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Garden journal - all of 2007

 

already proudly different as a seedling
February 10, 2007. I've been very quiet for the past couple of months - not adding much to the website. Well, that's not completely true - in the background, I've been busy with my winter seedstarting operations, and I've already added many new germination trial details to plant pages - some I'm trying for the first time (look here for an overview), others are old favorites. The seedling in the photo is Syneilesis palmata, a plant that delights me with its many shapes and textures as it moves through its life cycles and seasons. I consider it a bit of a triumph that I was able to grow a couple of seedlings from seed collected out of our own garden - since they set so few viable seeds.
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March 17, 2007. Winter didn't treat us to much snow at all until well into February. Since then, we've had two decent snowfall events; the one pictured here is hopefully the last - I'm ready for spring!
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our solitary snowdrop, once again soldiering early spring
March 24, 2007. As the space under my basement growlights is rapidly running out (and many more seeds have yet to sprout), I'm anxious for better weather so that the hardier seedlings can find their way outside. And finally, it looks like Ma Nature is cooperating, with temperatures in the 50s and 60s this week. It's been a strange winter - warm temperatures in January confused everyone and everything, and the dip into arctic conditions that followed soon thereafter surely didn't help the plants that had concluded spring was near. Then we got snow and rain from mid-February through mid-March, with extremely soggy conditions as a result - and a delayed emergence of the early-spring flowers. But finally, they're here: the rock irises, crocus, early anemones, and of course our dear snowdrop.
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March 27, 2007. Early spring. The weather is full of promise, but the garden still looks lifeless from a distance - the grass is greening up, but the flower beds are brown and gray. Until you look up close, that is. Buds and tiny leaves are pushing up on some plants, often in brighter colors than the summer foliage will be. The one pictured here is Alchemilla bulgarica, a dwarf lady's mantle. It's been in our garden for a couple of years without making much of a statement, but seeing the bright silvery-green leaves on my treasure hunt through the garden today made up for its low profile.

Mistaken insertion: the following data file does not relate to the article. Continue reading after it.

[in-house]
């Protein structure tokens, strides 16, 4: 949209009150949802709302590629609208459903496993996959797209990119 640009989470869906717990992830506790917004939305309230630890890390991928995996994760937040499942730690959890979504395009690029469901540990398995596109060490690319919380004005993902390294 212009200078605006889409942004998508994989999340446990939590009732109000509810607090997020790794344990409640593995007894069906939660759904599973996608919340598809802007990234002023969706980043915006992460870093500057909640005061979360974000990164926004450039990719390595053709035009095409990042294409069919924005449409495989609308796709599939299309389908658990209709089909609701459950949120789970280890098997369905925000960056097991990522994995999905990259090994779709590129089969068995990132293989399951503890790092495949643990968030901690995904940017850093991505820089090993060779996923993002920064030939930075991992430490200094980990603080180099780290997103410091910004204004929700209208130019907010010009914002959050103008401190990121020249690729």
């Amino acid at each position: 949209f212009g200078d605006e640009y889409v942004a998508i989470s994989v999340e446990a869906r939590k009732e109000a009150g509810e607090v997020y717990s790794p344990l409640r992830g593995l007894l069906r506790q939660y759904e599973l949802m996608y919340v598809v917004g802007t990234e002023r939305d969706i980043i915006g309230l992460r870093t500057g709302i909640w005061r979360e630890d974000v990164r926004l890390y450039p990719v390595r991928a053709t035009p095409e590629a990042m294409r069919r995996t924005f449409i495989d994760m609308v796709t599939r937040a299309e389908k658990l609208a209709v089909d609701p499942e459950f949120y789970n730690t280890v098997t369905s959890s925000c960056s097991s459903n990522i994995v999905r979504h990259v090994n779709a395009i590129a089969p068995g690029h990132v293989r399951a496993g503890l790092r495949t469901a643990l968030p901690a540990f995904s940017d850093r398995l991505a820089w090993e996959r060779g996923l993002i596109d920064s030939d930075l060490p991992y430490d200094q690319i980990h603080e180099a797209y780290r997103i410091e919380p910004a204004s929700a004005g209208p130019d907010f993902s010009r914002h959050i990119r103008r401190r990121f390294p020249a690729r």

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April 06, 2007. Just when I was getting started potting up plants for my sale next month and looking forward to a weekend's harvest to flesh out the number of varieties listed - the weather turned frigid. It snowed today! The soil is so cold that my fingers don't last long on my brief ventures outside to gather up plants. I can't stand wearing gloves to handle plants, so progress is slow - but now that I've started, there's no stopping me!
 

Christmas rose, its white flowers already fading to pink
April 14, 2007. The garden at this time of spring dishes out both joy and disappointment: there's the old stand-bys that reappear better than ever (like the Helleborus niger pictured here); and the ones that finally gave up the ghost. The new plants, started as seedlings last year, showing all their promise in fresh new foliage; and the ones that proved not hardy or otherwise unsuitable for our garden conditions, their empty spots marked only by lonely markers. It's also a dangerous time to draw definitive conclusions about the persistence or demise of these plants, since many are still hiding underground. But there's no doubt that this past winter was rough on many perennials - with temperatures staying in the 70s for a week in early January, only to drop down to seasonally appropriate freezes, promptly followed by weeks of wetness. The garden is looking decidedly bare for this time of year. But with a spring order from McClure & Zimmerman around the corner, and a near-record crop of seedlings from this winter's operations, the empty look won't persist for long.
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any excuse to climb a tree!